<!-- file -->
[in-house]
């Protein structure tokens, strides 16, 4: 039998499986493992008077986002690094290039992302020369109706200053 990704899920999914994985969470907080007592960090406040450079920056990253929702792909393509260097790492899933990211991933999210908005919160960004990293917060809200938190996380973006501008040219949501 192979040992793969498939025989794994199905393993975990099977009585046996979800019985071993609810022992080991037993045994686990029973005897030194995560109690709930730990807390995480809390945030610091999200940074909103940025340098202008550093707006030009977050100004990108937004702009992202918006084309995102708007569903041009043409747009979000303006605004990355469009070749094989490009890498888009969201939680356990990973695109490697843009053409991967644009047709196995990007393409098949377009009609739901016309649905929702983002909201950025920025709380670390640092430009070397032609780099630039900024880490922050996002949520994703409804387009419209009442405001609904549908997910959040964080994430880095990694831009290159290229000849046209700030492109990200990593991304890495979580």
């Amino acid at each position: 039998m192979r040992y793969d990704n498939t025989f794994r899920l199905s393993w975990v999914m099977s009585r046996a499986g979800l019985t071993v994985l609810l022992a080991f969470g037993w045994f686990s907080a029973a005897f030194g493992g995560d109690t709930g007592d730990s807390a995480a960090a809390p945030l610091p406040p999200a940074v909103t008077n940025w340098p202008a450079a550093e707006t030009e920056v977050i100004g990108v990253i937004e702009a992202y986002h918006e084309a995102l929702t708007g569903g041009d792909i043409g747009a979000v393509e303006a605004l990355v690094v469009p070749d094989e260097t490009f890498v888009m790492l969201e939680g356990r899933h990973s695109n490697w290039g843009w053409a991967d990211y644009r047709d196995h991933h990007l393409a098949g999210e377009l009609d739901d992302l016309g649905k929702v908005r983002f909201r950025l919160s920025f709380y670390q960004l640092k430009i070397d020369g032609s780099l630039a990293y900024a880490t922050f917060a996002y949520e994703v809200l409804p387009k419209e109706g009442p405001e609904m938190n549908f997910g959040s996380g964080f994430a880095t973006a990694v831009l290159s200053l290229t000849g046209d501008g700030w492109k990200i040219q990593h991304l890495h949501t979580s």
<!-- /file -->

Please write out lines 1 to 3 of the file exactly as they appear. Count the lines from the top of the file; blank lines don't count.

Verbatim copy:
[in-house]
């Protein structure tokens, strides 16, 4: 039998499986493992008077986002690094290039992302020369109706200053 990704899920999914994985969470907080007592960090406040450079920056990253929702792909393509260097790492899933990211991933999210908005919160960004990293917060809200938190996380973006501008040219949501 192979040992793969498939025989794994199905393993975990099977009585046996979800019985071993609810022992080991037993045994686990029973005897030194995560109690709930730990807390995480809390945030610091999200940074909103940025340098202008550093707006030009977050100004990108937004702009992202918006084309995102708007569903041009043409747009979000303006605004990355469009070749094989490009890498888009969201939680356990990973695109490697843009053409991967644009047709196995990007393409098949377009009609739901016309649905929702983002909201950025920025709380670390640092430009070397032609780099630039900024880490922050996002949520994703409804387009419209009442405001609904549908997910959040964080994430880095990694831009290159290229000849046209700030492109990200990593991304890495979580």
């Amino acid at each position: 039998m192979r040992y793969d990704n498939t025989f794994r899920l199905s393993w975990v999914m099977s009585r046996a499986g979800l019985t071993v994985l609810l022992a080991f969470g037993w045994f686990s907080a029973a005897f030194g493992g995560d109690t709930g007592d730990s807390a995480a960090a809390p945030l610091p406040p999200a940074v909103t008077n940025w340098p202008a450079a550093e707006t030009e920056v977050i100004g990108v990253i937004e702009a992202y986002h918006e084309a995102l929702t708007g569903g041009d792909i043409g747009a979000v393509e303006a605004l990355v690094v469009p070749d094989e260097t490009f890498v888009m790492l969201e939680g356990r899933h990973s695109n490697w290039g843009w053409a991967d990211y644009r047709d196995h991933h990007l393409a098949g999210e377009l009609d739901d992302l016309g649905k929702v908005r983002f909201r950025l919160s920025f709380y670390q960004l640092k430009i070397d020369g032609s780099l630039a990293y900024a880490t922050f917060a996002y949520e994703v809200l409804p387009k419209e109706g009442p405001e609904m938190n549908f997910g959040s996380g964080f994430a880095t973006a990694v831009l290159s200053l290229t000849g046209d501008g700030w492109k990200i040219q990593h991304l890495h949501t979580s």